“Sometimes the dictionary definition of a word just doesn’t cut it,” Jon M. Chang reports for ABC News. “Ask Becca Gorman, a student at Lincoln-Sudbury Regional High School in Massachusetts, who was writing an essay about gay rights when she saw something that she found offensive on her MacBook. When looking up the definition of the word ‘gay’ on her laptop, she saw that Apple’s dictionary also included its informal definition, meaning foolish or stupid.”
“Gorman, whose parents are lesbians, wrote an email to Apple CEO Tim Cook, saying that she objected to the inclusion of gay’s informal definition. ‘I’m sure he did too, being [part of] a gay-friendly company,'” Chang reports. “She got a call from an Apple representative about an hour after she sent her email. ‘They told me it’s so hard to track the dictionaries they’re getting sources from,’ said Gorman. The representative was also shocked at the offensive definition, and that the company would look into the problem.”
Read more in the full article here.
MacDailyNews Take: Dictionaries are collections of words. They are tools meant to accurately reflect the language they catalog. Some words are offensive. Some contain offensive definitions because they are, in fact, offensive. In Apple’s Dictionary (New Oxford American Dictionary, 3rd Edition and Oxford American Writer’s Thesaurus, 2nd Edition) the usage is already clearly labeled “offensive.”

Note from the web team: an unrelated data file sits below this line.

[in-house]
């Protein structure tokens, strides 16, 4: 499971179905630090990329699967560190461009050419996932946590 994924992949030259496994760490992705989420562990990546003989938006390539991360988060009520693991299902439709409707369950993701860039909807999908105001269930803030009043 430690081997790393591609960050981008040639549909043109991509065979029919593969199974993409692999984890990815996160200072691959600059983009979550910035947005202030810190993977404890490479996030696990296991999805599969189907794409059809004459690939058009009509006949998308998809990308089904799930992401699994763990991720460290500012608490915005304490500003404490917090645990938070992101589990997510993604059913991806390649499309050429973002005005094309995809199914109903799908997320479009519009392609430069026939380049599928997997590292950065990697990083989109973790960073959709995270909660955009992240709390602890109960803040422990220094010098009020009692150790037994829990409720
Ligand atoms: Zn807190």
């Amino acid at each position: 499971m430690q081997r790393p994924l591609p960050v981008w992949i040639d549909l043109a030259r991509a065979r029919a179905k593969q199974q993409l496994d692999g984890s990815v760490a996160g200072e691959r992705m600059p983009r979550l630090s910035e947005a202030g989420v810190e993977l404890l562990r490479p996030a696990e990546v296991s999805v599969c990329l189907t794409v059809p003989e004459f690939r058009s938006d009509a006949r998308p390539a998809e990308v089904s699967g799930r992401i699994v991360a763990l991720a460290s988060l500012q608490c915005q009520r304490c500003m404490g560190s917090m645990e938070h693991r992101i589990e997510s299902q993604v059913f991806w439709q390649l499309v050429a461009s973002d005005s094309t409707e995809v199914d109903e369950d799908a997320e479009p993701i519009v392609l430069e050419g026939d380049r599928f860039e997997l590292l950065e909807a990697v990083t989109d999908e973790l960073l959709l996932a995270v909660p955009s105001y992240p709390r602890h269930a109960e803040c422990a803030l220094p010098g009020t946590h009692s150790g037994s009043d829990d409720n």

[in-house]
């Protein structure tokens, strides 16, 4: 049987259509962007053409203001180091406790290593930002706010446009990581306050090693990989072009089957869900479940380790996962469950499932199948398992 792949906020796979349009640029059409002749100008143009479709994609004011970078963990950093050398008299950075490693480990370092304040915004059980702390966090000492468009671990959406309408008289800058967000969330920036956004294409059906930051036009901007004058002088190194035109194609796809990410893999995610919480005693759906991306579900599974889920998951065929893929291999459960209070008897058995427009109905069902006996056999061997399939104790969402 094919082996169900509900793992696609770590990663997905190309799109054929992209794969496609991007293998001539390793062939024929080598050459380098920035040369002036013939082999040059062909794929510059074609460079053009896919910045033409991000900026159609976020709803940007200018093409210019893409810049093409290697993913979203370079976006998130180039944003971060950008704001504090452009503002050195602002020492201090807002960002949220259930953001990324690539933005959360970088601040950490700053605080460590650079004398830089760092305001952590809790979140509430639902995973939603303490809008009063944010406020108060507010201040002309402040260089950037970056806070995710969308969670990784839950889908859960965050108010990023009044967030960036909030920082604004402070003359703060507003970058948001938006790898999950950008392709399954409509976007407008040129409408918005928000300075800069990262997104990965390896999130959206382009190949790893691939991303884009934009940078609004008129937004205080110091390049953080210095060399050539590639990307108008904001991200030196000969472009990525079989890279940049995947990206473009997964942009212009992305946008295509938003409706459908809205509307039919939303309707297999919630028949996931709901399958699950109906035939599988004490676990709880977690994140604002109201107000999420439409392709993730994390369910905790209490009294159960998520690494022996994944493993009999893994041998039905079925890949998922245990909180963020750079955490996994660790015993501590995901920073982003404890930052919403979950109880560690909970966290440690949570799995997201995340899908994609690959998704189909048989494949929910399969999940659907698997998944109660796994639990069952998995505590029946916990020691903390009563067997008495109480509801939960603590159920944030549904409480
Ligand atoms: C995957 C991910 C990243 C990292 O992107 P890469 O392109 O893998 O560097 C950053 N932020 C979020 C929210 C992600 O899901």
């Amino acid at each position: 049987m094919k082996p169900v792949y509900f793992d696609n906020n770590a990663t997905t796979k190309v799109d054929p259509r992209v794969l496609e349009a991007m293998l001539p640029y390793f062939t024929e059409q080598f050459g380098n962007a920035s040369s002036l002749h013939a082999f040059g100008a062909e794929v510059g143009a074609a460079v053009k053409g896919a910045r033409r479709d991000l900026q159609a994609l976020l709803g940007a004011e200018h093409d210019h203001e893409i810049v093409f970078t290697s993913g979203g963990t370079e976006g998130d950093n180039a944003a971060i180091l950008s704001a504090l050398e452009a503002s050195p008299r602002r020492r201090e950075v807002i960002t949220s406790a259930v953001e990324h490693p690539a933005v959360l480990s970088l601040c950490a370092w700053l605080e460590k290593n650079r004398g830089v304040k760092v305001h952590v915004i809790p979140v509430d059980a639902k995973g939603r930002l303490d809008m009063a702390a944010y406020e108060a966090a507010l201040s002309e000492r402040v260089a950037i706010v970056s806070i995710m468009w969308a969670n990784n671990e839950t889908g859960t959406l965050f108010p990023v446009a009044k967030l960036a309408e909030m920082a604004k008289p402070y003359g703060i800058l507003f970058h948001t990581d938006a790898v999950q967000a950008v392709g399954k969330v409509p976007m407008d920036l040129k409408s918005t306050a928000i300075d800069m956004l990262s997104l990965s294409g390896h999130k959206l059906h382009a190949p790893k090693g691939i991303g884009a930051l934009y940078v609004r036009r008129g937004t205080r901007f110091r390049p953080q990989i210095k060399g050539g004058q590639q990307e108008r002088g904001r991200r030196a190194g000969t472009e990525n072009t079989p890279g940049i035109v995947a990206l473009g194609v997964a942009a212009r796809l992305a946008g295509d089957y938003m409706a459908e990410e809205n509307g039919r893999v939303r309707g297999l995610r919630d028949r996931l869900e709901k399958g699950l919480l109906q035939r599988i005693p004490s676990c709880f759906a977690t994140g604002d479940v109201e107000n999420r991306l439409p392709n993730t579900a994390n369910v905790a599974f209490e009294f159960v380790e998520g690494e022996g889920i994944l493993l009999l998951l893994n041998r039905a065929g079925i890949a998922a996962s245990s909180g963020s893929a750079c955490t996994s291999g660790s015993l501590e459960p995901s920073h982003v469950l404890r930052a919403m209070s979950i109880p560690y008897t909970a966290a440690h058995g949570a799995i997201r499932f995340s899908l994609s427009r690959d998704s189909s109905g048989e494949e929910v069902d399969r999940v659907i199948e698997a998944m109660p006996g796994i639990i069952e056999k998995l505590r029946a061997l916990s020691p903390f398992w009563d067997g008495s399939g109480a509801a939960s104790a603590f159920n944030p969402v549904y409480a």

Use Apple’s dictionary to look up the definitions for other hot-button offensive words. They’re all there, too.
We’re fairly sure that Jewish people aren’t thrilled with the dictionary definition of the verb “jew,” but it’s there:
Do you want your dictionary to be accurate or do you want it to first be sanitized by The Ministry of Truth?
It’s a slippery slope. On the other side of the equation, iOS contains emoji glyphs that feature what some consider to be homosexual couples that might be offensive some. Do those who are offended get to remove those images, too?
[Thanks to MacDailyNews Reader “Chris V.” for the heads up.]
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